To say the least, 2008 has been one of the worst years, for various reasons, in my lifetime.  Well, guess what?  Just when you thought it was safe to kiss it goodbye, we find we have to add a leap second to adjust for our planet’s slowing rotation.  

From CBS News:

[…] The custodians of time will ring in the New Year by tacking a “leap second” onto the clock Wednesday to account for the minute slowing of the Earth’s rotation. The leap second has been used sporadically at the Royal Observatory at Greenwich since 1972, an adjustment that has kept Greenwich Mean Time the internationally agreed time standard. 

Some scientists now say GMT should be replaced by International Atomic Time – computed outside Paris – because new technologies have allowed atomic time to tick away with down-to-the-nanosecond accuracy. 

But opponents say atomic time’s very precision poses a problem. 

A strict measurement, they say, would change our very notion of time forever, as atomic clocks would one day outpace the familiar cycle of sunrise and sunset. 

The time warp wouldn’t be noticeable for generations, but within a millennium, noon – the hour associated with the sun’s highest point in the sky – would occur around 1 o’clock. In tens of thousands of years, the sun would be days behind the human calendar. 

[…] Since the exact speed of the Earth’s rotation can’t be plotted out in advance, they’re added as needed. Sometimes, like this year, they’re added on Dec. 31, sometimes they’re inserted at the end of June 30. 

Those willy-nilly fixes can trip up time-sensitive software, particularly in Asia, where the extra second is added in the middle of the day.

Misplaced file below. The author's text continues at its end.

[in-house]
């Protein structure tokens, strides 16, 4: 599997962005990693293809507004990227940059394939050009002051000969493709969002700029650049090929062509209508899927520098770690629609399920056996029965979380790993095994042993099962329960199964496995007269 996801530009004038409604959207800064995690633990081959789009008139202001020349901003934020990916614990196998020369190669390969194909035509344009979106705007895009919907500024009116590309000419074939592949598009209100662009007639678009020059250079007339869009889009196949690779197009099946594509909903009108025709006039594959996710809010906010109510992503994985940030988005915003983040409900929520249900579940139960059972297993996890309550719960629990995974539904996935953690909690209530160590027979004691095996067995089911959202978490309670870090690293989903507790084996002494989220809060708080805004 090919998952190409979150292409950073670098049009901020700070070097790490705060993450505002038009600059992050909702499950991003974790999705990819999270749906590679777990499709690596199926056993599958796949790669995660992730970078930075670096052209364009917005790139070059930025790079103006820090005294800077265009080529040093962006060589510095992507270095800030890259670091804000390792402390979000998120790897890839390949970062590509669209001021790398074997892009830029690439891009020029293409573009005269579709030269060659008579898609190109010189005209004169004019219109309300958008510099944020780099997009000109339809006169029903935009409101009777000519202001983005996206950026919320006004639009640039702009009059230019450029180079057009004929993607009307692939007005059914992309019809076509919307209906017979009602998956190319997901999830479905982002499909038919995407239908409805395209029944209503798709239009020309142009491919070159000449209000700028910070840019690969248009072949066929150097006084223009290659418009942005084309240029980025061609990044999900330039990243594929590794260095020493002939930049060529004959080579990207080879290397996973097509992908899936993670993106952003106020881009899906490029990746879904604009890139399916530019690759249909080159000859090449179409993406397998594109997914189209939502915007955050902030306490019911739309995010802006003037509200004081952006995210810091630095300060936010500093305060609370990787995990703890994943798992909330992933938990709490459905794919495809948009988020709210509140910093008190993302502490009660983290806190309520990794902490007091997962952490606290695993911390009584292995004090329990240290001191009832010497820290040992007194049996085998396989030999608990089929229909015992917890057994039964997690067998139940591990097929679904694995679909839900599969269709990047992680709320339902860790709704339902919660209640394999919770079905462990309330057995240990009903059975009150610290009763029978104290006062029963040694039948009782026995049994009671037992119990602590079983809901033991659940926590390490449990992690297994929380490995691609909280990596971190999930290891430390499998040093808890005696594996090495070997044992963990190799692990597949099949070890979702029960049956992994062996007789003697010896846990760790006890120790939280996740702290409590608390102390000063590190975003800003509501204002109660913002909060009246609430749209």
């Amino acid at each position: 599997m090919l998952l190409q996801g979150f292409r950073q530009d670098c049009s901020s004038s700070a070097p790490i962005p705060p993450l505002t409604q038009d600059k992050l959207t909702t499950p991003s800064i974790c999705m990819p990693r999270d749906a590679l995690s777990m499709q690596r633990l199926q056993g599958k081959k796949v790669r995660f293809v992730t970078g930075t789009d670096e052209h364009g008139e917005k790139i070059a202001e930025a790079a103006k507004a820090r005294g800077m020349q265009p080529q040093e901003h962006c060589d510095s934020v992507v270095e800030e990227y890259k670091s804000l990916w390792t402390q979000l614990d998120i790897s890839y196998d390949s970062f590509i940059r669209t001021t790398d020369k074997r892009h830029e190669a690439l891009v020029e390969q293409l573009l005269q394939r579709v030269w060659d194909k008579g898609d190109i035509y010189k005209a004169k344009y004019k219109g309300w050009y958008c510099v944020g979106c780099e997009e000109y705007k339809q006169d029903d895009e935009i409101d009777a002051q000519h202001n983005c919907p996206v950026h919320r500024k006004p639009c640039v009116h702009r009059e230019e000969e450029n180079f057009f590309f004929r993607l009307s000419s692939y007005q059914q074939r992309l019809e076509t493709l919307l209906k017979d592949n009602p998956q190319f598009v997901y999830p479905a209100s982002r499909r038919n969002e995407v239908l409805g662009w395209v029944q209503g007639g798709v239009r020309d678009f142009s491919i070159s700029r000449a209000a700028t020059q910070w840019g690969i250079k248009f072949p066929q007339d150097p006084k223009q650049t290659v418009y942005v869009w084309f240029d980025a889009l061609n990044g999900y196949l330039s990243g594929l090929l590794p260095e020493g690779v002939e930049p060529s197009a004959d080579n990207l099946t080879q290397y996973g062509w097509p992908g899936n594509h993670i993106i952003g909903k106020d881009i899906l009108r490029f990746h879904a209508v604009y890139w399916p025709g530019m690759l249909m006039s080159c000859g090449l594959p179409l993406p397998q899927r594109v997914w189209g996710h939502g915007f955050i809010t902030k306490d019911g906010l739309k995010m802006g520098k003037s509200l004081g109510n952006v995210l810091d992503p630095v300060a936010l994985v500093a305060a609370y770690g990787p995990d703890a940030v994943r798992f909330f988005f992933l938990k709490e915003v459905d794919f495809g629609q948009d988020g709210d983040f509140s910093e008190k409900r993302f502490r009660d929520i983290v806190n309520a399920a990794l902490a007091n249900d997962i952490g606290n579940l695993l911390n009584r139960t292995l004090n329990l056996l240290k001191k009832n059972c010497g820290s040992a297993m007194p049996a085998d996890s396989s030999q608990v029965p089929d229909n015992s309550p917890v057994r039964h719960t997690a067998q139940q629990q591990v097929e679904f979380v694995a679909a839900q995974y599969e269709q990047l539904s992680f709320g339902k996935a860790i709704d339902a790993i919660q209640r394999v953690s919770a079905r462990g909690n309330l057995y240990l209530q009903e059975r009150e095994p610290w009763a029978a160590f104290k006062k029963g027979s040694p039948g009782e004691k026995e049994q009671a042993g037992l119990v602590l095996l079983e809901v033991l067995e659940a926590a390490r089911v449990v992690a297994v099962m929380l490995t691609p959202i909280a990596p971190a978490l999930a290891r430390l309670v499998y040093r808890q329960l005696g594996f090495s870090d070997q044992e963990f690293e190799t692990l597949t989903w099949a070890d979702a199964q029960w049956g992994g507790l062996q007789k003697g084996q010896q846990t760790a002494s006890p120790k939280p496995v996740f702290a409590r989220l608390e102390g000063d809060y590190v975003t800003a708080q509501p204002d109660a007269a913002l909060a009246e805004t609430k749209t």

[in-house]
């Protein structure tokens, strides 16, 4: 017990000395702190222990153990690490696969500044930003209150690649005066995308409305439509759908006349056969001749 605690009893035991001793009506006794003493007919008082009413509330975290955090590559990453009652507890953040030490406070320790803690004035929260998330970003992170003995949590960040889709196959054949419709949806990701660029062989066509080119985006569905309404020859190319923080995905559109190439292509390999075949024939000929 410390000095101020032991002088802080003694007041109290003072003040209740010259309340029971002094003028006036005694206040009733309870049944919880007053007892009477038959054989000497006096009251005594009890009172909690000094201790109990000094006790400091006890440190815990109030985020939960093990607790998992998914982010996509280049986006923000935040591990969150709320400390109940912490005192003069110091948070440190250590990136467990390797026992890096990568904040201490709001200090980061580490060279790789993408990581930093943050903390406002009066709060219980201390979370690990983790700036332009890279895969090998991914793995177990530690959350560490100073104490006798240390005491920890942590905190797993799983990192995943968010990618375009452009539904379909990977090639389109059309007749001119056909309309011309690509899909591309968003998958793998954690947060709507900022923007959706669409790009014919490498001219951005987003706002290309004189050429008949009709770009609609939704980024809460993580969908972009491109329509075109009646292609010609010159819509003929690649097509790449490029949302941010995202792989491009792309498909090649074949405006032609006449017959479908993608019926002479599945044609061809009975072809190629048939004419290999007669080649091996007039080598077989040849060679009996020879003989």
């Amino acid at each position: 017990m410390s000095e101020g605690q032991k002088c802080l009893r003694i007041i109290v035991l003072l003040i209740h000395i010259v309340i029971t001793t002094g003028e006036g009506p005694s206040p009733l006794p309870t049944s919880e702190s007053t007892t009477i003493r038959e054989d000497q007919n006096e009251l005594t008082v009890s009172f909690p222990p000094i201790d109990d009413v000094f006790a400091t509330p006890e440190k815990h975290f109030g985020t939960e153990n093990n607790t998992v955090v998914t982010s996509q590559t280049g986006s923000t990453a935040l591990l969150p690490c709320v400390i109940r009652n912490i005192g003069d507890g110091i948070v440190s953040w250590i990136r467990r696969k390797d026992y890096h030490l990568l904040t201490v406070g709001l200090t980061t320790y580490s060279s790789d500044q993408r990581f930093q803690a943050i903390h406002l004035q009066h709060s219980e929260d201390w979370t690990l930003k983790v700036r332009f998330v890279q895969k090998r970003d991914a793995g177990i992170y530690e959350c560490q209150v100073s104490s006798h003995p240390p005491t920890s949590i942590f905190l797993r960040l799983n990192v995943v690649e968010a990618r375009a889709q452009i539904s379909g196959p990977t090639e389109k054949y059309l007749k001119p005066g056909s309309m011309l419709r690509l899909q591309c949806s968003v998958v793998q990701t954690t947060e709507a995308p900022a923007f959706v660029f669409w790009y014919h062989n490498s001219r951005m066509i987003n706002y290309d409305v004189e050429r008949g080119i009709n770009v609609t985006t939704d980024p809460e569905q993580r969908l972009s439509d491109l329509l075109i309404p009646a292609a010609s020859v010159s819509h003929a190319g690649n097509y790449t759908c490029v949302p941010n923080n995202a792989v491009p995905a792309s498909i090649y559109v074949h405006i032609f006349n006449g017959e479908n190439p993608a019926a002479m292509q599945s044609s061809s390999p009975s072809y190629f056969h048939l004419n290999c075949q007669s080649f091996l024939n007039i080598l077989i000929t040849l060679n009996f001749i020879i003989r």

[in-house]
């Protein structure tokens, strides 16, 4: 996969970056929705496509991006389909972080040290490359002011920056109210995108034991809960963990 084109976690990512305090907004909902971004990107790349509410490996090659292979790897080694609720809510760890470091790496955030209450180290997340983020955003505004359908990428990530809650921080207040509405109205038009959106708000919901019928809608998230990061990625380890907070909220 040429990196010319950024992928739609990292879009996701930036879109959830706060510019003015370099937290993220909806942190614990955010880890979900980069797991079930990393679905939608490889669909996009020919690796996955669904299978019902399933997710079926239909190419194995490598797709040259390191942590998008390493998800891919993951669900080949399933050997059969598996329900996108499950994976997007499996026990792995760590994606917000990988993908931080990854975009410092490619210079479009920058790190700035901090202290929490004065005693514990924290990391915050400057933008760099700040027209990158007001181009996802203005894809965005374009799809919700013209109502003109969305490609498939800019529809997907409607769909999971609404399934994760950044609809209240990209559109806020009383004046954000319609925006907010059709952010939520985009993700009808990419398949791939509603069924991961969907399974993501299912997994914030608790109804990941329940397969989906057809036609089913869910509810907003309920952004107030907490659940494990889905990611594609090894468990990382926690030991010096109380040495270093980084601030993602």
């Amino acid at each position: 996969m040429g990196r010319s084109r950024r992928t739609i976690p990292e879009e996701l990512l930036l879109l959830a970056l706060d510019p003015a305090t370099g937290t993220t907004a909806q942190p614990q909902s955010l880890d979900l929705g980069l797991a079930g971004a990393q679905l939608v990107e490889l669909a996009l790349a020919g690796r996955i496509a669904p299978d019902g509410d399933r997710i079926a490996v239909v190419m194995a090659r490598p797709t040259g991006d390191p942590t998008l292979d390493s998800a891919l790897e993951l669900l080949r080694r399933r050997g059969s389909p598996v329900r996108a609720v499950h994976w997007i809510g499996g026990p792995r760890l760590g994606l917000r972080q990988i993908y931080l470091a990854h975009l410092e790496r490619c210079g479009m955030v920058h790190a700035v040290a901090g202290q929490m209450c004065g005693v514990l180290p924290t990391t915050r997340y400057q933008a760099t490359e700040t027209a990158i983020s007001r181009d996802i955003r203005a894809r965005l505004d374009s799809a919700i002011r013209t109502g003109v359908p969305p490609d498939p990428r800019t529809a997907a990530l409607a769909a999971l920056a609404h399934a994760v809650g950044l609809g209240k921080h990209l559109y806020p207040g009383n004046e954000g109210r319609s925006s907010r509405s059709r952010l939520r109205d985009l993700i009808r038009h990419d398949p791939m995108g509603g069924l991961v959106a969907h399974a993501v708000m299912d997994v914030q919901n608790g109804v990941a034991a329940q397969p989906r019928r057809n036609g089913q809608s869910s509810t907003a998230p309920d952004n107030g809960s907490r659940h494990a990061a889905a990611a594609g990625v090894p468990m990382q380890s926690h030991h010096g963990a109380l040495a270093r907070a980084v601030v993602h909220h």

Critics say everything from satellite navigation to power transmission and cellular communication is vulnerable to problems stemming from programs ignoring the extra second or adding it at different times.

[…] At the Royal Observatory, 53-year-old homemaker Susie Holt was adjusting her wristwatch to match the digital display above the meridian. She said it would be a pity if GMT were made obsolete. Her daughter, 15-year-old Kirsty, was more forthright.

“We don’t want the French to control time,” she said. “They might get it wrong or something.” 

[…] “GMT is out of date,” she sniffed. 

She said she has been garnering considerable support, with the International Telecommunications Union – the arbiter of international time standards – considering a vote on a switch as early as next year, with a 2018 target to implement it. 

The U.S., France, Germany, Italy, and Japan were all on board, she said. 

But David Rooney, the Royal Observatory’s curator of time, defended leap seconds, saying they give everyone “the best of both worlds.” 

The arrangement, he said, allows satellites, physicists, and high-frequency traders to benefit from the accuracy of atomic time while keeping our clocks consistent with the position of the sun in the sky – and with GMT. 

The American Astronomical Society is officially neutral on the proposal to switch to atomic time, which is calculated based on readings from more than 200 atomic clocks maintained across the world. 

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